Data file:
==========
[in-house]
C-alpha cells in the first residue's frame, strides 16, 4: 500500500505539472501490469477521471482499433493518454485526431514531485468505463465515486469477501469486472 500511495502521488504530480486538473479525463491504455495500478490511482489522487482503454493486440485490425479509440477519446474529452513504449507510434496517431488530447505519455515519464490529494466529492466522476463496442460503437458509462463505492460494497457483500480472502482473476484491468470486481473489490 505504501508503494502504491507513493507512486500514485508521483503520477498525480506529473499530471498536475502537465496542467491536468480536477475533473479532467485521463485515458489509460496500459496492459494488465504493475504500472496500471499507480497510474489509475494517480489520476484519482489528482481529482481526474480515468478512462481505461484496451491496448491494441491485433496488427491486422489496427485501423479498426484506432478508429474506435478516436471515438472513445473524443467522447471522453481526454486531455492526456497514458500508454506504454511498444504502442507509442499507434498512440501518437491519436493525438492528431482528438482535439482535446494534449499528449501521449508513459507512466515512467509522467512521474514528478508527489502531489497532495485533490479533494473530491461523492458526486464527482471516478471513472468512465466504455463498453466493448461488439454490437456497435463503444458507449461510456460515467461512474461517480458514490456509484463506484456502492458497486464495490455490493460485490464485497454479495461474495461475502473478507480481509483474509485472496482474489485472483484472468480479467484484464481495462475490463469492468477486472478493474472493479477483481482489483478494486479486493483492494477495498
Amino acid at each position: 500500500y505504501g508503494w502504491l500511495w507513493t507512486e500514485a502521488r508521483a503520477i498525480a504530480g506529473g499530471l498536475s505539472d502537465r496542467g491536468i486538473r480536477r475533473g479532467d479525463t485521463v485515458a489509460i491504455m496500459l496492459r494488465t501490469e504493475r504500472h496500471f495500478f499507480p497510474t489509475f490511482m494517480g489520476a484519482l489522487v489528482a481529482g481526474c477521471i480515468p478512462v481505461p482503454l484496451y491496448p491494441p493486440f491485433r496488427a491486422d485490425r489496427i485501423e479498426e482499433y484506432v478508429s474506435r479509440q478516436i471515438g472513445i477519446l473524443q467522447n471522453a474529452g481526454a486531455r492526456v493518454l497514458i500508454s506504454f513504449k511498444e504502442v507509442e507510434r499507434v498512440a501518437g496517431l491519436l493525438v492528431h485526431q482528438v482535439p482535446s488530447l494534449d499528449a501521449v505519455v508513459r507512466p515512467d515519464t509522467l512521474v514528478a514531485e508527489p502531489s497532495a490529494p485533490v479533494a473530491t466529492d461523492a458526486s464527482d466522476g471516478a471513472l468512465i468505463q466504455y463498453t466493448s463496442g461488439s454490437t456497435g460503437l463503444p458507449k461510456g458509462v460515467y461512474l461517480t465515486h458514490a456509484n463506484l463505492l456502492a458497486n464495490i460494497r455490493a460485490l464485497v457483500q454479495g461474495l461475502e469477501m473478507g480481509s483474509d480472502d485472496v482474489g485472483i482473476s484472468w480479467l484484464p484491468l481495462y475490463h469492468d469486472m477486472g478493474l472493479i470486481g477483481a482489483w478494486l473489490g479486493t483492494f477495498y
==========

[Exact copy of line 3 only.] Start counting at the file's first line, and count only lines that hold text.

Amino acid at each position: 500500500y505504501g508503494w502504491l500511495w507513493t507512486e500514485a502521488r508521483a503520477i498525480a504530480g506529473g499530471l498536475s505539472d502537465r496542467g491536468i486538473r480536477r475533473g479532467d479525463t485521463v485515458a489509460i491504455m496500459l496492459r494488465t501490469e504493475r504500472h496500471f495500478f499507480p497510474t489509475f490511482m494517480g489520476a484519482l489522487v489528482a481529482g481526474c477521471i480515468p478512462v481505461p482503454l484496451y491496448p491494441p493486440f491485433r496488427a491486422d485490425r489496427i485501423e479498426e482499433y484506432v478508429s474506435r479509440q478516436i471515438g472513445i477519446l473524443q467522447n471522453a474529452g481526454a486531455r492526456v493518454l497514458i500508454s506504454f513504449k511498444e504502442v507509442e507510434r499507434v498512440a501518437g496517431l491519436l493525438v492528431h485526431q482528438v482535439p482535446s488530447l494534449d499528449a501521449v505519455v508513459r507512466p515512467d515519464t509522467l512521474v514528478a514531485e508527489p502531489s497532495a490529494p485533490v479533494a473530491t466529492d461523492a458526486s464527482d466522476g471516478a471513472l468512465i468505463q466504455y463498453t466493448s463496442g461488439s454490437t456497435g460503437l463503444p458507449k461510456g458509462v460515467y461512474l461517480t465515486h458514490a456509484n463506484l463505492l456502492a458497486n464495490i460494497r455490493a460485490l464485497v457483500q454479495g461474495l461475502e469477501m473478507g480481509s483474509d480472502d485472496v482474489g485472483i482473476s484472468w480479467l484484464p484491468l481495462y475490463h469492468d469486472m477486472g478493474l472493479i470486481g477483481a482489483w478494486l473489490g479486493t483492494f477495498y